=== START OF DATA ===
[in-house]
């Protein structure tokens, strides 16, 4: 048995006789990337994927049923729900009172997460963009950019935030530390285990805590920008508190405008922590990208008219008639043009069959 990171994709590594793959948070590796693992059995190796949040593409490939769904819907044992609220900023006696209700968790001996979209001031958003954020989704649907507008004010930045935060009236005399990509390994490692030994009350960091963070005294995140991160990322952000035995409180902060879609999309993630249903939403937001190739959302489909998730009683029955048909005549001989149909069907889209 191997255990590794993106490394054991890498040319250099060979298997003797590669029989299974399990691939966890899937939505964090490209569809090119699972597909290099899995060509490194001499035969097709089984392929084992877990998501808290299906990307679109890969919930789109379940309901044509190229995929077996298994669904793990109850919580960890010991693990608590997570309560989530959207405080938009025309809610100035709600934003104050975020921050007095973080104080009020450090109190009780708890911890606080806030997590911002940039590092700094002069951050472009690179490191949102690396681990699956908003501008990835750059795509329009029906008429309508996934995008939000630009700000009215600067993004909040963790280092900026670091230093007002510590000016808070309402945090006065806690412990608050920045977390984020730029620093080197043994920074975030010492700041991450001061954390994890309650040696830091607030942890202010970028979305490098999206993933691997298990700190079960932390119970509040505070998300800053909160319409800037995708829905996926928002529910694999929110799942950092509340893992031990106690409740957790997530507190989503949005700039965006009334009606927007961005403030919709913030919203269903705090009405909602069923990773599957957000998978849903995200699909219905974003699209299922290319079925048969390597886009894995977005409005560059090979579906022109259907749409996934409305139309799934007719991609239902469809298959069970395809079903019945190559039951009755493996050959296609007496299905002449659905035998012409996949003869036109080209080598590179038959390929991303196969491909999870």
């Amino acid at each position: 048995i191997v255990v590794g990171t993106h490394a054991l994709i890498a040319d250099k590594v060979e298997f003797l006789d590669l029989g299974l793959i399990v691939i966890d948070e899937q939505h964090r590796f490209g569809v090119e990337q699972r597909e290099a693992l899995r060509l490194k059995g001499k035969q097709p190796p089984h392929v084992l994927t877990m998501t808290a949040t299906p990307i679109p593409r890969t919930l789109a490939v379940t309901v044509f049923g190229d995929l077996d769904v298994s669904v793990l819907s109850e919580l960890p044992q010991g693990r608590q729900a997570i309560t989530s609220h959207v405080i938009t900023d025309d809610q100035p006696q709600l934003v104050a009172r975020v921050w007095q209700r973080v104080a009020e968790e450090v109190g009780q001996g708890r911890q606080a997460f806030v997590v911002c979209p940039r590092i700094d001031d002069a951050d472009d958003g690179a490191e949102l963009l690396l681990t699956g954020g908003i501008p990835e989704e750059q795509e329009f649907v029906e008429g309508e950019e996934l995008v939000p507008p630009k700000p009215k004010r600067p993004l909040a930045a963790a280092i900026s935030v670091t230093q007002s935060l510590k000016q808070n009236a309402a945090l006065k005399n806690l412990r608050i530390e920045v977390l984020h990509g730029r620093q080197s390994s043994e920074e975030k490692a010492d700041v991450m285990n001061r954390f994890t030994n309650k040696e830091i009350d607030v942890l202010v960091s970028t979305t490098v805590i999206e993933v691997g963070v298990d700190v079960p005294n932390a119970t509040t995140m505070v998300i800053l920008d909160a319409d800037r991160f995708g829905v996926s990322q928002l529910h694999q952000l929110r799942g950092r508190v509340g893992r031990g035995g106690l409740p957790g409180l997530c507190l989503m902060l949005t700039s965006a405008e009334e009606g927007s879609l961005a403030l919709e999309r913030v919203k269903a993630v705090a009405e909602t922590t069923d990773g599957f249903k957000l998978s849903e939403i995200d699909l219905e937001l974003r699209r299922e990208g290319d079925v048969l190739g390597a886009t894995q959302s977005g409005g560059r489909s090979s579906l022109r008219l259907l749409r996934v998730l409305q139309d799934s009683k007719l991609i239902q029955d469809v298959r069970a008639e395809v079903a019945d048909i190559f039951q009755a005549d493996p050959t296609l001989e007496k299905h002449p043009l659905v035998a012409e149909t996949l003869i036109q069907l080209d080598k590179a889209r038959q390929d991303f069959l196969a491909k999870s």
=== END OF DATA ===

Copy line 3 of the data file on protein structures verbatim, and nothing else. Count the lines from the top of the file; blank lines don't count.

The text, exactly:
């Amino acid at each position: 048995i191997v255990v590794g990171t993106h490394a054991l994709i890498a040319d250099k590594v060979e298997f003797l006789d590669l029989g299974l793959i399990v691939i966890d948070e899937q939505h964090r590796f490209g569809v090119e990337q699972r597909e290099a693992l899995r060509l490194k059995g001499k035969q097709p190796p089984h392929v084992l994927t877990m998501t808290a949040t299906p990307i679109p593409r890969t919930l789109a490939v379940t309901v044509f049923g190229d995929l077996d769904v298994s669904v793990l819907s109850e919580l960890p044992q010991g693990r608590q729900a997570i309560t989530s609220h959207v405080i938009t900023d025309d809610q100035p006696q709600l934003v104050a009172r975020v921050w007095q209700r973080v104080a009020e968790e450090v109190g009780q001996g708890r911890q606080a997460f806030v997590v911002c979209p940039r590092i700094d001031d002069a951050d472009d958003g690179a490191e949102l963009l690396l681990t699956g954020g908003i501008p990835e989704e750059q795509e329009f649907v029906e008429g309508e950019e996934l995008v939000p507008p630009k700000p009215k004010r600067p993004l909040a930045a963790a280092i900026s935030v670091t230093q007002s935060l510590k000016q808070n009236a309402a945090l006065k005399n806690l412990r608050i530390e920045v977390l984020h990509g730029r620093q080197s390994s043994e920074e975030k490692a010492d700041v991450m285990n001061r954390f994890t030994n309650k040696e830091i009350d607030v942890l202010v960091s970028t979305t490098v805590i999206e993933v691997g963070v298990d700190v079960p005294n932390a119970t509040t995140m505070v998300i800053l920008d909160a319409d800037r991160f995708g829905v996926s990322q928002l529910h694999q952000l929110r799942g950092r508190v509340g893992r031990g035995g106690l409740p957790g409180l997530c507190l989503m902060l949005t700039s965006a405008e009334e009606g927007s879609l961005a403030l919709e999309r913030v919203k269903a993630v705090a009405e909602t922590t069923d990773g599957f249903k957000l998978s849903e939403i995200d699909l219905e937001l974003r699209r299922e990208g290319d079925v048969l190739g390597a886009t894995q959302s977005g409005g560059r489909s090979s579906l022109r008219l259907l749409r996934v998730l409305q139309d799934s009683k007719l991609i239902q029955d469809v298959r069970a008639e395809v079903a019945d048909i190559f039951q009755a005549d493996p050959t296609l001989e007496k299905h002449p043009l659905v035998a012409e149909t996949l003869i036109q069907l080209d080598k590179a889209r038959q390929d991303f069959l196969a491909k999870s």